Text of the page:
Government officials and police yesterday [Sept 7] disrupted a human rights training session provided by the Cambodian Center for Human Rights (CCHR) and the Natural Resource Protection Group (NRPG), and threatened to arrest the organisers. The training was organised for communities affected by the clearing of Prey Lang forest. This is the second time within a month that human rights training events organised by CCHR and NRGP have been disrupted by the authorities.
Reporters Without Borders is dismayed to learn that a UN-backed special tribunal that is trying former Khmer Rouge leaders for war crimes has started contempt of court proceedings against Voice of America’s Khmer-language service for allegedly revealing confidential information about a new case against the Khmer Rouge.
Legacy of Mass Murder, Impunity Still Echoes 30 Years On (New York, June 24, 2011) – The four Khmer Rouge leaders who go on trial on June 27, 2011, should have been brought to justice decades ago, Human Rights Watch said today. The trial follows years of obstruction by the Cambodian prime minister, Hun Sen, a former Khmer Rouge commander.
On 26 April, Thai army spokesperson Col Sansern Kaewkamnerd spoke on a Channel 3 news programme about military clashes on the Thai-Cambodian border in Surin, saying that the Thai army was not on the defensive, and it hit back harder every time Cambodian troops fired at Thai soldiers.
NONG KUN NA, 27 April 2011 (IRIN) - In the Thai village of Nong Kun Na along the disputed border with Cambodia, security forces are digging in, building bunkers and training volunteers to act as defence guards.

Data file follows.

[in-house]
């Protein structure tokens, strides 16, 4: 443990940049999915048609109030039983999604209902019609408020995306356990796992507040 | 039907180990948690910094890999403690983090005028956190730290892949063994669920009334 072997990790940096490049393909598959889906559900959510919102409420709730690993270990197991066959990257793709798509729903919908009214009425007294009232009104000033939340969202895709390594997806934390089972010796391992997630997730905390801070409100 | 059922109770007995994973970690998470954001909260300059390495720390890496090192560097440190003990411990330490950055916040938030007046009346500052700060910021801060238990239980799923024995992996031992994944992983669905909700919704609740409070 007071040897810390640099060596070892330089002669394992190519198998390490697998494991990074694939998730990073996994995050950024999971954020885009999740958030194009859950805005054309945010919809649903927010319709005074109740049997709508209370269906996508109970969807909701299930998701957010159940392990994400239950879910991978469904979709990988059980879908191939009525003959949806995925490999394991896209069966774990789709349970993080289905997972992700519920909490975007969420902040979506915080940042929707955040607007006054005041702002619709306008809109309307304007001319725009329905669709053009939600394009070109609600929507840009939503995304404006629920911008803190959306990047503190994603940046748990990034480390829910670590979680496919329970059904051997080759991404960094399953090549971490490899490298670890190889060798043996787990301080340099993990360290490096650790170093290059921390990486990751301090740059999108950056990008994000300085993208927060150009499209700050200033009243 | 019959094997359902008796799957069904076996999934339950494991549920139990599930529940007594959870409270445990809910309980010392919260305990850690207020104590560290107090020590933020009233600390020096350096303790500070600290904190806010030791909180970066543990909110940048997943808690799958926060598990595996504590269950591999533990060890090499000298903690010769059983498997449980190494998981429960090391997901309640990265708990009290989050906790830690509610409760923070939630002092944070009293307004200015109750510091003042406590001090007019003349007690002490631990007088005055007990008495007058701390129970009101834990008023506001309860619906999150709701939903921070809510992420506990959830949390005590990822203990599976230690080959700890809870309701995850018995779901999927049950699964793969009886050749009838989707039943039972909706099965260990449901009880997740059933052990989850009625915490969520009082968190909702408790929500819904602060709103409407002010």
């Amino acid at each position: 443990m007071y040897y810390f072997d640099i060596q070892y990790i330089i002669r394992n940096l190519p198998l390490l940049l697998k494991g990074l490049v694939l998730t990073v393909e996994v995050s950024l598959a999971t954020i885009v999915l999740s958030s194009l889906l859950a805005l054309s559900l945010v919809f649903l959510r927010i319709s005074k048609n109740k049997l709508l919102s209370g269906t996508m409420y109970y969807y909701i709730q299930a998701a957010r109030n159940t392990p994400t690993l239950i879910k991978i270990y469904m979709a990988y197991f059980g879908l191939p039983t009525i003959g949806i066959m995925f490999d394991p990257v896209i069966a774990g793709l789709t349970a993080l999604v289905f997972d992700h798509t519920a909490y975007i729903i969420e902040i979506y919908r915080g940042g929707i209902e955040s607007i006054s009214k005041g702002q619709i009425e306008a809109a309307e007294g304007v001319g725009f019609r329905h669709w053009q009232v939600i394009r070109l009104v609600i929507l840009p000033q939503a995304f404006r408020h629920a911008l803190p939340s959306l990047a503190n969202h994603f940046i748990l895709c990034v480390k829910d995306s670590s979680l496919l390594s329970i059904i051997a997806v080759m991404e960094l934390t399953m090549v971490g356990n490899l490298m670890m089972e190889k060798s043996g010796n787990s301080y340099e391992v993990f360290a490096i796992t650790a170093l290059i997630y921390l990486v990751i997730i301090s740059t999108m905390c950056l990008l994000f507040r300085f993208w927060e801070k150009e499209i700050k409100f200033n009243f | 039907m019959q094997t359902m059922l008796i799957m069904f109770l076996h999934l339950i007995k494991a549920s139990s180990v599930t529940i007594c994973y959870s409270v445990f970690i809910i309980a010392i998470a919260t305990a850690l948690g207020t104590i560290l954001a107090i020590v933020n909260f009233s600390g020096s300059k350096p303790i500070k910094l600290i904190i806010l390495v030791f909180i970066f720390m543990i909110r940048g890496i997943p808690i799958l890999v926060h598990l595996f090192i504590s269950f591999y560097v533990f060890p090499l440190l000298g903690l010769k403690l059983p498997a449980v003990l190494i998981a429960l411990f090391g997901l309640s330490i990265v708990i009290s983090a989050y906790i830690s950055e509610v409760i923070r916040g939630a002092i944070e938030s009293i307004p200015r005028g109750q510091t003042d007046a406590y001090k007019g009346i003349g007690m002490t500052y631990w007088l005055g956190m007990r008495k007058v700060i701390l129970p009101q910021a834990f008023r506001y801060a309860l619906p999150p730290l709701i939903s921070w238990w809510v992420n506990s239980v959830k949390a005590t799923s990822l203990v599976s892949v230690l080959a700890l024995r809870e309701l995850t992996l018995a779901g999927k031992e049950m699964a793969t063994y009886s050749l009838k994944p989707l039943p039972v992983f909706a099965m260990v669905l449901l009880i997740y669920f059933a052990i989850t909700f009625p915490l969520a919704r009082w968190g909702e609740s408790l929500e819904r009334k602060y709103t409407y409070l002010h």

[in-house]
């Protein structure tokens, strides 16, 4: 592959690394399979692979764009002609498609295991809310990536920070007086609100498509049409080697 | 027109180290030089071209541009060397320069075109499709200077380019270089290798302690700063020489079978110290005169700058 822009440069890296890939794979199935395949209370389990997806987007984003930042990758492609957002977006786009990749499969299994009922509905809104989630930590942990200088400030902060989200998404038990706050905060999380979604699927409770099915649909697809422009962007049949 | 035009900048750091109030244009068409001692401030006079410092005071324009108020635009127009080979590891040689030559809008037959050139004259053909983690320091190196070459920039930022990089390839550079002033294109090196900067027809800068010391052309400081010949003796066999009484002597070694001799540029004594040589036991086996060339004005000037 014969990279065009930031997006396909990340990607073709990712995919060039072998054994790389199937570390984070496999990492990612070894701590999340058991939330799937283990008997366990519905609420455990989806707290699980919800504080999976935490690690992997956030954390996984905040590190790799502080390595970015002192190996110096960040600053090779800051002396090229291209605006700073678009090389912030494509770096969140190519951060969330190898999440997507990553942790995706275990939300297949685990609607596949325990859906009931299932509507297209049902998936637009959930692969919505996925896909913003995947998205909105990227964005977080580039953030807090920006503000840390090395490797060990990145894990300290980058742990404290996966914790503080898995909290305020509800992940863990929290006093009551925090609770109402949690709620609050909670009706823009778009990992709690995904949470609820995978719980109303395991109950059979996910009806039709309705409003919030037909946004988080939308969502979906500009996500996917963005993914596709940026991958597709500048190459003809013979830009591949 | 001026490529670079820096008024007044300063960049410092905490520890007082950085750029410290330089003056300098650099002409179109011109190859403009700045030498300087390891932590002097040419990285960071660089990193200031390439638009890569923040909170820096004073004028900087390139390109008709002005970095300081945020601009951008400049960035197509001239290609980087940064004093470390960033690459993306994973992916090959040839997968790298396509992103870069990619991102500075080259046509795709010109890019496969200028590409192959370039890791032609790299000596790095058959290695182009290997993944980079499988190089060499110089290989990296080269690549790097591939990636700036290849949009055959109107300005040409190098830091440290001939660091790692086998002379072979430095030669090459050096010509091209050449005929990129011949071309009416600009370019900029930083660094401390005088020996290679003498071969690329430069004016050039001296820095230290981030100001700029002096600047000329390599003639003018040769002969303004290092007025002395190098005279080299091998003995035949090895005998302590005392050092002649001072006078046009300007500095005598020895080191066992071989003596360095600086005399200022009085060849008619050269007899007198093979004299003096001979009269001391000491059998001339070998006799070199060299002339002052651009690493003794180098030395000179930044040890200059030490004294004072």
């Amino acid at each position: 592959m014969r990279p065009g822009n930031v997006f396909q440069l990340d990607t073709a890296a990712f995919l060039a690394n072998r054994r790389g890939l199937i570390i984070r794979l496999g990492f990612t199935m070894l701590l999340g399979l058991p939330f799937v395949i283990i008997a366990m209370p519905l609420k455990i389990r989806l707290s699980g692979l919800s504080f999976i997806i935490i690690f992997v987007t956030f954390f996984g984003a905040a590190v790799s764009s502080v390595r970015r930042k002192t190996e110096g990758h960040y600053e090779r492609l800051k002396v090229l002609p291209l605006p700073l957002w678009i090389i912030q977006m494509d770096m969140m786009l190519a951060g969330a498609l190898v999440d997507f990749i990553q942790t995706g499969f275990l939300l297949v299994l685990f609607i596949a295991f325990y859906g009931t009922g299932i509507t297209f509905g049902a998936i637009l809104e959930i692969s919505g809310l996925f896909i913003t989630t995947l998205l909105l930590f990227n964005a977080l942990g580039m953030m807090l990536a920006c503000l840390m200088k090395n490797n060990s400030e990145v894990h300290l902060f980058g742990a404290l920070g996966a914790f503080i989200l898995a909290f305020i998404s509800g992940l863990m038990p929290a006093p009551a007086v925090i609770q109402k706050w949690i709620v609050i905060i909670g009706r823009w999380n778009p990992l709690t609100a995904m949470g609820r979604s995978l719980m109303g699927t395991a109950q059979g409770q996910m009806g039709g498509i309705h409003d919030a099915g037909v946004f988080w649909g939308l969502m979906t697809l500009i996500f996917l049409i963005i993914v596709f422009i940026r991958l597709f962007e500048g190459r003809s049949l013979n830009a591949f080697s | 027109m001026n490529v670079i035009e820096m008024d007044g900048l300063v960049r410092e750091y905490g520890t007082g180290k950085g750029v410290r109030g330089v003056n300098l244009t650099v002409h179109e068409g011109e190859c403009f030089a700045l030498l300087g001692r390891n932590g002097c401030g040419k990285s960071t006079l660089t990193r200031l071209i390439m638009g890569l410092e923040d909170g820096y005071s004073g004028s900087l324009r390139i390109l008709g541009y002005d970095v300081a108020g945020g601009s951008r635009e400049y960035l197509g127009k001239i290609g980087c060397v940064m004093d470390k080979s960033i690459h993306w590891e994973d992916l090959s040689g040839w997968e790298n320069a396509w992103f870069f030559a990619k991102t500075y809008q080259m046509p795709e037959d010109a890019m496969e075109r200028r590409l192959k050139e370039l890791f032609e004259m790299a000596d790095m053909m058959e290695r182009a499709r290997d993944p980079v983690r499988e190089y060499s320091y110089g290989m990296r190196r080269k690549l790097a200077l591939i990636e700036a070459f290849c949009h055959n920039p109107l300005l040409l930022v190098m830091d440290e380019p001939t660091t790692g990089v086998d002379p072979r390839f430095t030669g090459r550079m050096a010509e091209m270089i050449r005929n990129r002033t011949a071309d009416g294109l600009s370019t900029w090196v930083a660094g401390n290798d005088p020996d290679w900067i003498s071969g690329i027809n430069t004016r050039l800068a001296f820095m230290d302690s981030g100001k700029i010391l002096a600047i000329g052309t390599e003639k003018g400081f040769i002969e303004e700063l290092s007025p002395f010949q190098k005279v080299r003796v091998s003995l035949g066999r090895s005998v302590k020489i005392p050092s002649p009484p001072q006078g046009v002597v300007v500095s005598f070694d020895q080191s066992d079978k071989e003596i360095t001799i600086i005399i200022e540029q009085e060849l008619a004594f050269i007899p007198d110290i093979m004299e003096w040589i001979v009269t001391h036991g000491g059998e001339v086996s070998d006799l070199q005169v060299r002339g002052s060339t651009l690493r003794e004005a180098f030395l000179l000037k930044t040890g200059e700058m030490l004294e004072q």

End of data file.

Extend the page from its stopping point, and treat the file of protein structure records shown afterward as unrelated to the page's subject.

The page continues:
A Cambodian nongovernment organiฌsation claims that at least 10 Cambodian civilians had been shot dead while hunting for food or logging in the forested mountains on the ThaiCambodian border last year and early this year.
The latest statement from Prime Minister Abhisit Vejjajiva in relation to posting Indonesian observers at the disputed area near Preah Vihear Temple clearly reflects that it is the military, not the government, that controls Thailand's foreign policy toward Cambodia.
Revised Draft Does Not Address Rights Concerns (Bangkok, April 7, 2011) – Cambodia’s draft law regulating associations and nongovernmental organizations (NGOs) should be abandoned because it will undermine rather than promote civil society in the country, Human Rights Watch, Amnesty International, Forum-Asia, Global Witness, Southeast Asia Press Alliance, Frontline Defenders, and FIDH and OMCT within the framework of the Observatory for the Protection of Human Rights Defenders said today. On April 6, a total of 62 international organizations working in Cambodia called upon the country’s international donors to make strong public and private statements opposing passage of a law that poses the most significant threat to the country’s civil society in many years.
Siem Reap - Sitting amidst a group of 40 journalists, 56-year-old Hang Chakra shares his views on why it is important for the Cambodian government to recognise and respect the rights of individuals, and especially the media, to freedom of expression.
Sondhi Limthongkul told yellow shirts gathered at their rally site near Government House last Friday night what he would do if he were Prime Minister of Thailand.